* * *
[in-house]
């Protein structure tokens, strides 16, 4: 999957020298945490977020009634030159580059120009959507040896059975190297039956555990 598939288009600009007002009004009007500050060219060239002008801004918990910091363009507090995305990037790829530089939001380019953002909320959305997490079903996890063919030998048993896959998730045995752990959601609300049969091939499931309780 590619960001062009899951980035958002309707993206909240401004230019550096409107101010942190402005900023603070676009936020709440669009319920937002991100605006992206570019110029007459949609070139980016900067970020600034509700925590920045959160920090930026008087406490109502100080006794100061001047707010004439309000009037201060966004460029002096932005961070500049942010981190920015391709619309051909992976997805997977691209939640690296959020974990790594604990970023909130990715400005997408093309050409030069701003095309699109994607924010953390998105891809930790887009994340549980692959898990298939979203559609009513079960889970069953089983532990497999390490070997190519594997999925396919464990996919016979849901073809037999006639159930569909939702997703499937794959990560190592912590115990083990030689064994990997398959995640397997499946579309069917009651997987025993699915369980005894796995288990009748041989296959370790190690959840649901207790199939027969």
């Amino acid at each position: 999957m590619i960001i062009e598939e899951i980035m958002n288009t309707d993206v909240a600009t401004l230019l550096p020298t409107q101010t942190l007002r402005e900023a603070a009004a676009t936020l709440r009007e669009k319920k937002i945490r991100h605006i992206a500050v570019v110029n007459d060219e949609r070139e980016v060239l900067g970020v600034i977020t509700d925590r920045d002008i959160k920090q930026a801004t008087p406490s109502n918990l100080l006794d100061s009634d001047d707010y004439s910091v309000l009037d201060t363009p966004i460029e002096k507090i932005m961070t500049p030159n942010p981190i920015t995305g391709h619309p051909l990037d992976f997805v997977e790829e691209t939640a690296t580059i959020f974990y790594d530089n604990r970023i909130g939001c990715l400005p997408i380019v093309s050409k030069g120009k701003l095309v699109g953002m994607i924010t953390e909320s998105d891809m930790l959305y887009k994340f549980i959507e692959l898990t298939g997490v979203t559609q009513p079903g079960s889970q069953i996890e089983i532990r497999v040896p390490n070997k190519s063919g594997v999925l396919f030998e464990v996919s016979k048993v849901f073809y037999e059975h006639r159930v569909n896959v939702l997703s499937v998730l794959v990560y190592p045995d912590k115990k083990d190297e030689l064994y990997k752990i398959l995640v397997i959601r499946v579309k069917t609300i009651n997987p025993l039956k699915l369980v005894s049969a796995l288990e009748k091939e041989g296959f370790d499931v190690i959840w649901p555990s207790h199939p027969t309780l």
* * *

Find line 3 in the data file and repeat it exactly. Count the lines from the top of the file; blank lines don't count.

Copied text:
């Amino acid at each position: 999957m590619i960001i062009e598939e899951i980035m958002n288009t309707d993206v909240a600009t401004l230019l550096p020298t409107q101010t942190l007002r402005e900023a603070a009004a676009t936020l709440r009007e669009k319920k937002i945490r991100h605006i992206a500050v570019v110029n007459d060219e949609r070139e980016v060239l900067g970020v600034i977020t509700d925590r920045d002008i959160k920090q930026a801004t008087p406490s109502n918990l100080l006794d100061s009634d001047d707010y004439s910091v309000l009037d201060t363009p966004i460029e002096k507090i932005m961070t500049p030159n942010p981190i920015t995305g391709h619309p051909l990037d992976f997805v997977e790829e691209t939640a690296t580059i959020f974990y790594d530089n604990r970023i909130g939001c990715l400005p997408i380019v093309s050409k030069g120009k701003l095309v699109g953002m994607i924010t953390e909320s998105d891809m930790l959305y887009k994340f549980i959507e692959l898990t298939g997490v979203t559609q009513p079903g079960s889970q069953i996890e089983i532990r497999v040896p390490n070997k190519s063919g594997v999925l396919f030998e464990v996919s016979k048993v849901f073809y037999e059975h006639r159930v569909n896959v939702l997703s499937v998730l794959v990560y190592p045995d912590k115990k083990d190297e030689l064994y990997k752990i398959l995640v397997i959601r499946v579309k069917t609300i009651n997987p025993l039956k699915l369980v005894s049969a796995l288990e009748k091939e041989g296959f370790d499931v190690i959840w649901p555990s207790h199939p027969t309780l």